Time for another round-up of things related to the Bible and music that I’ve come across, always having my eyes and ears peeled for points of intersection as I work on an open textbook on the topic.
Let me start with Jonathan Tweet’s helpful survey of antisemitic aspects of the musical Jesus Christ Superstar. The main disagreement I have is with the idea that “Judas” denoted or signified “Jew.” The name in question is Judah, the Jewish name that was that of the ancestor and tribe that gave its name to what English renders as “the Jewish people.” It was a common and popular name among Jews, and despite what some commentators have said at times, there was nothing antisemitic when ancient Jewish authors depicted the betrayal of the Jewish man Jesus as having been carried out by someone with a common Jewish name who was no more and no less Jewish than any other apostle or disciple. The musical is only as antisemitic as its source material, I think. What do others think? Take a look at Jonathan’s treatment of the subject and let me (and him) know what your thoughts on this are.
Sungji Hong has composed a beautiful setting of the Lord’s Prayer as well as what must be the most striking setting of the Nunc Dimittis I’ve ever heard:
Others of her works, including several instrumental ones, also have titles that are drawn from biblical texts or at least echo biblical themes.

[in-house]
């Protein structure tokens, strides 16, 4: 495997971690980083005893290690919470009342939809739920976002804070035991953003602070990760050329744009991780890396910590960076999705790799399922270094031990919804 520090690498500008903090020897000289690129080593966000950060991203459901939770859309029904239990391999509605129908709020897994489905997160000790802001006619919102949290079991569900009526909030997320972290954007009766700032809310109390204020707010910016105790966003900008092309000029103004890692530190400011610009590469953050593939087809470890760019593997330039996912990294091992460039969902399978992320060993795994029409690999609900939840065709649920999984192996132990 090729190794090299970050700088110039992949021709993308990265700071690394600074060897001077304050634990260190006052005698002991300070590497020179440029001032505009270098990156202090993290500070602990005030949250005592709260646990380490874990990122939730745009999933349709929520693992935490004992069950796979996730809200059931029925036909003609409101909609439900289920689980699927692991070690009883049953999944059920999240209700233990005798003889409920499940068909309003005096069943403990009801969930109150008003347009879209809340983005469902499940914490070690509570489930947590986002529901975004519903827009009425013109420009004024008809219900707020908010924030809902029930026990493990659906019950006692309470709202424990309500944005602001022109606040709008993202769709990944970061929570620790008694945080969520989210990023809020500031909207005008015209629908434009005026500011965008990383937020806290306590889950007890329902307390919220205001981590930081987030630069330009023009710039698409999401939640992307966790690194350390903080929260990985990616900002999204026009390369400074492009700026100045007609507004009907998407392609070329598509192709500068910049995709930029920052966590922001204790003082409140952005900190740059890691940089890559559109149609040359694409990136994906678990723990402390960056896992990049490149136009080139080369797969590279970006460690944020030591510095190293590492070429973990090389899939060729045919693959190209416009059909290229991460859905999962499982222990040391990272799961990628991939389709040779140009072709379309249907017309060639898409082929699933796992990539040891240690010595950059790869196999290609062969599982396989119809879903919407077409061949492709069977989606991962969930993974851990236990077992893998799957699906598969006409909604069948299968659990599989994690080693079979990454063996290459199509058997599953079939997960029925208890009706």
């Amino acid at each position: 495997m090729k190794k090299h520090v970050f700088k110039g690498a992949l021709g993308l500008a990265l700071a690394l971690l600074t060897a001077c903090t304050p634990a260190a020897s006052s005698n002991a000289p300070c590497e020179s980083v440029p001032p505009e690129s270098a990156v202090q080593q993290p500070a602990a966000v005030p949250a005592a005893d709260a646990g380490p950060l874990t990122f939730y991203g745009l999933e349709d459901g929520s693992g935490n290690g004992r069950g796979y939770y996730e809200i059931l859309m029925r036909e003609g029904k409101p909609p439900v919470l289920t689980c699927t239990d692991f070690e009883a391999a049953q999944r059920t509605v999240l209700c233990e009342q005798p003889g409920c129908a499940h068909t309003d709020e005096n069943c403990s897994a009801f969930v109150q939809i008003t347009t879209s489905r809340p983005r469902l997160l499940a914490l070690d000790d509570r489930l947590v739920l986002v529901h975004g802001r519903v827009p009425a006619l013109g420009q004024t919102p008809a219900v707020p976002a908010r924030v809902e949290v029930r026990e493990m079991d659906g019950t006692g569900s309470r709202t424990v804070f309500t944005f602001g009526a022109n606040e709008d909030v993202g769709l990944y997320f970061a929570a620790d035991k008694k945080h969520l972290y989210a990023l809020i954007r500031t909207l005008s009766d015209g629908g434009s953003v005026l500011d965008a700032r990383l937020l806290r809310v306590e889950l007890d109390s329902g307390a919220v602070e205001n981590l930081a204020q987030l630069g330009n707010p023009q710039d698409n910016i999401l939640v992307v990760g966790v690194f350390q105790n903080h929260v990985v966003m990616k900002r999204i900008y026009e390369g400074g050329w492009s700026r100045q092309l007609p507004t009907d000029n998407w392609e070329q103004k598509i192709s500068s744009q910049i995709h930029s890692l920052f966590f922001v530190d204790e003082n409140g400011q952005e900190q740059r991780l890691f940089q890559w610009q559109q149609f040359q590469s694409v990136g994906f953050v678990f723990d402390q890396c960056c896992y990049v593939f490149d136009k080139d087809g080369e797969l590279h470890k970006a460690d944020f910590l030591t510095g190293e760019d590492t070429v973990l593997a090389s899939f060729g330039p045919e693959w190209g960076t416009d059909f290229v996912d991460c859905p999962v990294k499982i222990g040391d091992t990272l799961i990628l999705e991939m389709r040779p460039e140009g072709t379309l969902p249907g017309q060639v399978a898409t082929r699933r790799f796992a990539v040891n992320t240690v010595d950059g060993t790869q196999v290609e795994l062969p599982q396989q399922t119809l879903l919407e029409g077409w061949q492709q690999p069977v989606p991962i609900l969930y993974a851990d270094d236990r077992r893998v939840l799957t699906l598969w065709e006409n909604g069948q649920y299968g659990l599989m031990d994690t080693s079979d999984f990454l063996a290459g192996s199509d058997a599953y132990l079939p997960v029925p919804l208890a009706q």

From Kate Keefe:
From Bob MacDonald:
I was happy to discover Durrell Bowman’s blog, where he shares things like this:
Not biblical music, but still perhaps of interest, is this Sojourners piece about Sufjan Stevens’ latest album. Think Christian also has a post about it.
Even less directly related, back when I hoped to develop a study abroad experience to Transylvania, I was exploring ways to incorporate the music of the region into the course. Here are some things I came across then…
A history of Hungarian music that includes church music, another site about Hungarian folk music, a website in Geneva with an archive of historic Hungarian recordings (not always of Hungarian music).
Also somewhat related, courtesy of the Indianapolis Symphonic Choir: “Sing with the Larks – a Primer for video recordings in virtual choirs”